2. It’s all down to the “why” not “how,” isn’t it? I am so used to travelling on my own that I tend to get a lot done if I’m in one place for a short time, but that’s because I want to see a lot. I’m not going to judge if someone doesn’t want to see as much as me – that’s their choice and everyone is entitled to it :)

  3. I can’t say that I’ve ever read a defense of super fast traveling, so mad props! There’s no “correct” way to travel as long as you do and see what you want. I always feel bad when I hear someone getting a mini-lecture about their travel style from a person who fancies themselves a better traveler. I like a mix of fast travel and slow travel- works for me.

  4. Extra reading time on the 8 hour trains=major plus! I’ve done the lightspeed travel before and I’ve also done very slow travel. I think that you should never get too stuck on one method of travel but mix it up as often as possible and challenge yourself! :)

  5. I hear you :) We have experienced both modes in the last 5 years and still can’t decide which one is better – depends on the place too, I guess.

    Although a 13 hour stretch from dawn to dusk might feel appealing to see everything and check every box, we have learnt that it kind of takes away from absorbing the atmosphere of the place. So now we spend 12 hours ticking the boxes instead ;) lol

    “We took a six hour bus ride to see three goddamn columns?!?! Fuck you, ravages of time!” – LOL, been there, done that and didn’t come out wiser

    But hey, everyone will have a unique travelling “style” – it takes all kinds, eh?

    As for us, we enjoy more hectic and engaging travel experiences instead of bumming on the beaches (do have 1 every year of that too – after all one needs a break from all the travelling ;))

    1. Yeah, it all depends. I think the longer-term travelers tend to slow things down, while the once-a-month vacationers might want to go pretty quickly, since everything is new and exciting, and the medium-term crowd might mix it up.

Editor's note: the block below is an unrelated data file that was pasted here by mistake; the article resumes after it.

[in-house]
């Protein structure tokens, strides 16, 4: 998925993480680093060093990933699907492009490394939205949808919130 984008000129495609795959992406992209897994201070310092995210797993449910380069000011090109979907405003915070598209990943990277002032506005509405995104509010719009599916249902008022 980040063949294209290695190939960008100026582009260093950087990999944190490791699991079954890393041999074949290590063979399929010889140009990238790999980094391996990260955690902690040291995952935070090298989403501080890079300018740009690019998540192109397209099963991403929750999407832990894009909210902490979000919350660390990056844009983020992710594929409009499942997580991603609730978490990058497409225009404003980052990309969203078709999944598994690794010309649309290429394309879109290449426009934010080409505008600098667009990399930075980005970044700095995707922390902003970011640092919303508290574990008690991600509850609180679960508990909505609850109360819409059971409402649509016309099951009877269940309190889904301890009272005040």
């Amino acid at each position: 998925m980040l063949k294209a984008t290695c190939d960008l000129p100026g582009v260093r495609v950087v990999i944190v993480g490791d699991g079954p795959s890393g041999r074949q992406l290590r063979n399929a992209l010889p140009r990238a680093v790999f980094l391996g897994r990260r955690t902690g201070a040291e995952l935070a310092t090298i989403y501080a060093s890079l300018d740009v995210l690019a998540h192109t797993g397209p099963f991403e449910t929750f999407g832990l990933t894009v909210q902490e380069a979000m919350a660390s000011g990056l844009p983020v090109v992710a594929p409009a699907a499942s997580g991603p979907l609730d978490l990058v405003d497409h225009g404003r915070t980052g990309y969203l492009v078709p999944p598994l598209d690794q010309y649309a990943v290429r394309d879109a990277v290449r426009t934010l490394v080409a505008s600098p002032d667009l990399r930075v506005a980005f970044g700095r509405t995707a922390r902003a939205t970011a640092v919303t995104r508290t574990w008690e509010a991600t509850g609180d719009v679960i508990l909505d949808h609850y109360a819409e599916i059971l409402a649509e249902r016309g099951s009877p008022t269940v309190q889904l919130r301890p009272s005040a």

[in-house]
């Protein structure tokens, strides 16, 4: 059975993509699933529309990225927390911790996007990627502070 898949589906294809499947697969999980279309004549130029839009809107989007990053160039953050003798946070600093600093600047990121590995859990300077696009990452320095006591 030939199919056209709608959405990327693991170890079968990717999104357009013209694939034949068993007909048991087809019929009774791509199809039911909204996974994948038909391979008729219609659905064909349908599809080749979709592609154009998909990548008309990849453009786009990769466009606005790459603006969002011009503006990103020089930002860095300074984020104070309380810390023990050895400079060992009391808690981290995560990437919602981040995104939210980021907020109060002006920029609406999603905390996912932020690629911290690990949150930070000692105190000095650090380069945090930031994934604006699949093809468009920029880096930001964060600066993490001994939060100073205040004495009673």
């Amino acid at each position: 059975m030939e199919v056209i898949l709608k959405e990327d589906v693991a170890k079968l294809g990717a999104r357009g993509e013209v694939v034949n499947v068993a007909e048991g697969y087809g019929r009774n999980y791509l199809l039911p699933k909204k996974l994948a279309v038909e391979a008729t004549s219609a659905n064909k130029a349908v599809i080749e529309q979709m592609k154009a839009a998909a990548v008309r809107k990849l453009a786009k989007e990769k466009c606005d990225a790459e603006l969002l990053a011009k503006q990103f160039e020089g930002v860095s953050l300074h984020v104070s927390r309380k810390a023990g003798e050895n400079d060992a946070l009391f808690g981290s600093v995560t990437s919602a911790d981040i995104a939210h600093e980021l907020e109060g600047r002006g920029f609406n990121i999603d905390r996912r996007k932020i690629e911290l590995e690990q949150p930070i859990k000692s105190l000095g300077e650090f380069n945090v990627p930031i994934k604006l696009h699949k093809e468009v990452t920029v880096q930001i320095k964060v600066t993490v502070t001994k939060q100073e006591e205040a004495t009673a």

6. As a “cruiser” I totally understand the doing a place in 1 day. You got to get in and back to the ship before it sails away for the next port. Some places only require 1 day – Caribbean Island for example. But Europe??? I had 1 day in Rome and it was crazy hectic but it did leave me wanting to come back for more…

  7. I have the same preferred mode of travel as you. If I fly through my itinerary too fast I’m left with my head spinning and significantly fewer memories. It seems like a waste of money and I always feel like I need to go back to experience the place properly!

    1. Yeah, that can definitely happen, particularly if you spend your time at the sites with all the other tourists, and cut down on the random wandering time. And random wandering is one of my favorite things.

  8. “There’s no best way to travel (except mine!)”- I totally agree with this comment. Everyone travels (or should do), the way that suits them best. Sometimes we travel slowly, sometimes we pack everything in to one day. A mix is good for us. But being basically a lazy person slow mostly beats crazy fast. I so understand the guy you met who had never travelled outside of his own country before and had a hit list. Good Luck to him and all travellers :)

    1. I definitely enjoy slow travel, but I’ve found myself mostly on budgeted trips with lots of ground to cover, so I keep myself busy. Not too busy to feel rushed, but not too slow to feel stagnant.

  9. As an American, it really is a shame (and insane) that we get so little time for vacation. We get 2 MAYBE 3 weeks if we’ve been with a company for a while. It really doesn’t give us the time nor the energy to travel like many of us would like. Hell, we should have two weeks off just to simply rest, then another two or four weeks to actually travel. You know, like other enlightened and self-respecting societies (Europeans countries, for example).

    Reading your quote of the traveler from the US just broke my heart because it’s so typical and really, it’s pretty sad. We are forced to “see” other countries rather than truly experience them, because we just don’t have enough time off. Too bad.

    But this is so well stated and also very kind:

    “Nicely done, sir. No arrogant I-travel-cooler-than-you judginess from me!”

  10. Kelli-what you said about you being an American is so true. As a fellow American, I know how difficult it is to get good vacation time. Whenever I meet up with Americans who aren’t doing extended trips like me, they are always trying to go SUPER fast.

  11. I’m a type of travelers that’s in between, I would like to spend at least 2 or 3 days in a city and then move on. Usually it’s limited to my wife’s schedule so we have to work around that. We just don’t have the time to spend too much time in a given place.